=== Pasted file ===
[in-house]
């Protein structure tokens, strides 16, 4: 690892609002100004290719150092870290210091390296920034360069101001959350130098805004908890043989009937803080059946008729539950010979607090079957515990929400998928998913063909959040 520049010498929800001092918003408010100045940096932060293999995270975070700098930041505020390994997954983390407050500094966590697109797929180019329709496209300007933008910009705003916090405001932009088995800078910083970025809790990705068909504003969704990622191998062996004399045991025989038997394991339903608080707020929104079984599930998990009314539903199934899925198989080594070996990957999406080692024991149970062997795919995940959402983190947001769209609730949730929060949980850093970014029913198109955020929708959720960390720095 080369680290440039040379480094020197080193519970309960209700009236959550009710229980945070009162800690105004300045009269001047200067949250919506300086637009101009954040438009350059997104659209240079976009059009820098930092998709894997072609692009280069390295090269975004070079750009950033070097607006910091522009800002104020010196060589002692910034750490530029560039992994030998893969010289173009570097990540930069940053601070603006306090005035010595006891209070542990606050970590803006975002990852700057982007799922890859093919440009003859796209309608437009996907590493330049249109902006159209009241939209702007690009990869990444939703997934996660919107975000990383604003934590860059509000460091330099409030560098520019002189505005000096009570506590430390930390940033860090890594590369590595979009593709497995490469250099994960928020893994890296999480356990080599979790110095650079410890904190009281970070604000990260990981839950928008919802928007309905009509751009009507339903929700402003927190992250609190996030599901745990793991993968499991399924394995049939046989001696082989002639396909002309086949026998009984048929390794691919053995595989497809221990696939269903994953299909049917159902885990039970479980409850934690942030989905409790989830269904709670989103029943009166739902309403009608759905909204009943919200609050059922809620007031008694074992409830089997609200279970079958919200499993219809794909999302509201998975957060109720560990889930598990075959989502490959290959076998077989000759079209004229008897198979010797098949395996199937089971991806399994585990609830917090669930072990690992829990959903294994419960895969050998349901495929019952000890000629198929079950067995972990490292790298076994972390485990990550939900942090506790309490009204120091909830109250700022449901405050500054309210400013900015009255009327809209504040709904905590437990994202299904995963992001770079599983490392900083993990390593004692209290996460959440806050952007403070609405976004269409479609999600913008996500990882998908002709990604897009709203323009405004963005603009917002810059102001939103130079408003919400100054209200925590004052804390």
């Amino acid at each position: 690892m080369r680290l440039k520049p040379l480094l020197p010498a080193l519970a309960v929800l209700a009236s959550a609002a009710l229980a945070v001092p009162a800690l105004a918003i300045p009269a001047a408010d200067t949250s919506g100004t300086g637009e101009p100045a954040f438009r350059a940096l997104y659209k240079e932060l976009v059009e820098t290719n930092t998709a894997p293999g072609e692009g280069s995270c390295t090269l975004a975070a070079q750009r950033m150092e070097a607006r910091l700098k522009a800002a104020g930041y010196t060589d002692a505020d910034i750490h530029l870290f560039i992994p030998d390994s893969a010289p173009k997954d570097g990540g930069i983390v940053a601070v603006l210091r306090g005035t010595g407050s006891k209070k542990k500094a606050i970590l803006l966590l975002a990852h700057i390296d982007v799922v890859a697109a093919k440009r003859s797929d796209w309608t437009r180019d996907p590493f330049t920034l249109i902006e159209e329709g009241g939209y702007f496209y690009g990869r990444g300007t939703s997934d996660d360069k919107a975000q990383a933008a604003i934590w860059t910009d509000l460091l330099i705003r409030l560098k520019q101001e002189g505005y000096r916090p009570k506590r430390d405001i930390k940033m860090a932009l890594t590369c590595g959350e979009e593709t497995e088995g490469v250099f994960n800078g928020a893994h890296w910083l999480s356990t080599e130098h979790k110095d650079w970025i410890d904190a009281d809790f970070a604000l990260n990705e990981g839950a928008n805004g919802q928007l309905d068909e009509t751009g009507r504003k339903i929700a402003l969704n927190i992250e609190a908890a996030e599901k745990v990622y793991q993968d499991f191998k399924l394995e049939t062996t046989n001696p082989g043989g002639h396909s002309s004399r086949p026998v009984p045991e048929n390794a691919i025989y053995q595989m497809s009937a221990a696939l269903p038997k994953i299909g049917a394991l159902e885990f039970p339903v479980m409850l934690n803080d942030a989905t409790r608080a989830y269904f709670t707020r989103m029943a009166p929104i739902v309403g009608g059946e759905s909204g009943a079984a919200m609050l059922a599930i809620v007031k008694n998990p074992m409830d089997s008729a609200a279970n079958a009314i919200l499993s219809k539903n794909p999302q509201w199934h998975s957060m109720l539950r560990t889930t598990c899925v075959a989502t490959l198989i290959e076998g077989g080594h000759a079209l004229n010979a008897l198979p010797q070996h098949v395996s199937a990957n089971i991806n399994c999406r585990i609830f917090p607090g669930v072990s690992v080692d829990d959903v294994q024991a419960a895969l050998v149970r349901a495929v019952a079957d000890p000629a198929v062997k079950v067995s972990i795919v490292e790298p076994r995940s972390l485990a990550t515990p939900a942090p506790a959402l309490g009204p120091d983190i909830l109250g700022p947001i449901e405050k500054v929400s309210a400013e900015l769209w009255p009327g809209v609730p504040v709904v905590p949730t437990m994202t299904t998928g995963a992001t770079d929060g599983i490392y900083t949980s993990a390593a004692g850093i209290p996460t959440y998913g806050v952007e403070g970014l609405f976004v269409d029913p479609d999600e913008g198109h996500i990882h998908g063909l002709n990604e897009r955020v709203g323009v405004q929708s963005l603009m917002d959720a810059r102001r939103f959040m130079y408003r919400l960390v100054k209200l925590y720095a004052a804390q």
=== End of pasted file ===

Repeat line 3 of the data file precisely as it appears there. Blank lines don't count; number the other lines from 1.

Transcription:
């Amino acid at each position: 690892m080369r680290l440039k520049p040379l480094l020197p010498a080193l519970a309960v929800l209700a009236s959550a609002a009710l229980a945070v001092p009162a800690l105004a918003i300045p009269a001047a408010d200067t949250s919506g100004t300086g637009e101009p100045a954040f438009r350059a940096l997104y659209k240079e932060l976009v059009e820098t290719n930092t998709a894997p293999g072609e692009g280069s995270c390295t090269l975004a975070a070079q750009r950033m150092e070097a607006r910091l700098k522009a800002a104020g930041y010196t060589d002692a505020d910034i750490h530029l870290f560039i992994p030998d390994s893969a010289p173009k997954d570097g990540g930069i983390v940053a601070v603006l210091r306090g005035t010595g407050s006891k209070k542990k500094a606050i970590l803006l966590l975002a990852h700057i390296d982007v799922v890859a697109a093919k440009r003859s797929d796209w309608t437009r180019d996907p590493f330049t920034l249109i902006e159209e329709g009241g939209y702007f496209y690009g990869r990444g300007t939703s997934d996660d360069k919107a975000q990383a933008a604003i934590w860059t910009d509000l460091l330099i705003r409030l560098k520019q101001e002189g505005y000096r916090p009570k506590r430390d405001i930390k940033m860090a932009l890594t590369c590595g959350e979009e593709t497995e088995g490469v250099f994960n800078g928020a893994h890296w910083l999480s356990t080599e130098h979790k110095d650079w970025i410890d904190a009281d809790f970070a604000l990260n990705e990981g839950a928008n805004g919802q928007l309905d068909e009509t751009g009507r504003k339903i929700a402003l969704n927190i992250e609190a908890a996030e599901k745990v990622y793991q993968d499991f191998k399924l394995e049939t062996t046989n001696p082989g043989g002639h396909s002309s004399r086949p026998v009984p045991e048929n390794a691919i025989y053995q595989m497809s009937a221990a696939l269903p038997k994953i299909g049917a394991l159902e885990f039970p339903v479980m409850l934690n803080d942030a989905t409790r608080a989830y269904f709670t707020r989103m029943a009166p929104i739902v309403g009608g059946e759905s909204g009943a079984a919200m609050l059922a599930i809620v007031k008694n998990p074992m409830d089997s008729a609200a279970n079958a009314i919200l499993s219809k539903n794909p999302q509201w199934h998975s957060m109720l539950r560990t889930t598990c899925v075959a989502t490959l198989i290959e076998g077989g080594h000759a079209l004229n010979a008897l198979p010797q070996h098949v395996s199937a990957n089971i991806n399994c999406r585990i609830f917090p607090g669930v072990s690992v080692d829990d959903v294994q024991a419960a895969l050998v149970r349901a495929v019952a079957d000890p000629a198929v062997k079950v067995s972990i795919v490292e790298p076994r995940s972390l485990a990550t515990p939900a942090p506790a959402l309490g009204p120091d983190i909830l109250g700022p947001i449901e405050k500054v929400s309210a400013e900015l769209w009255p009327g809209v609730p504040v709904v905590p949730t437990m994202t299904t998928g995963a992001t770079d929060g599983i490392y900083t949980s993990a390593a004692g850093i209290p996460t959440y998913g806050v952007e403070g970014l609405f976004v269409d029913p479609d999600e913008g198109h996500i990882h998908g063909l002709n990604e897009r955020v709203g323009v405004q929708s963005l603009m917002d959720a810059r102001r939103f959040m130079y408003r919400l960390v100054k209200l925590y720095a004052a804390q």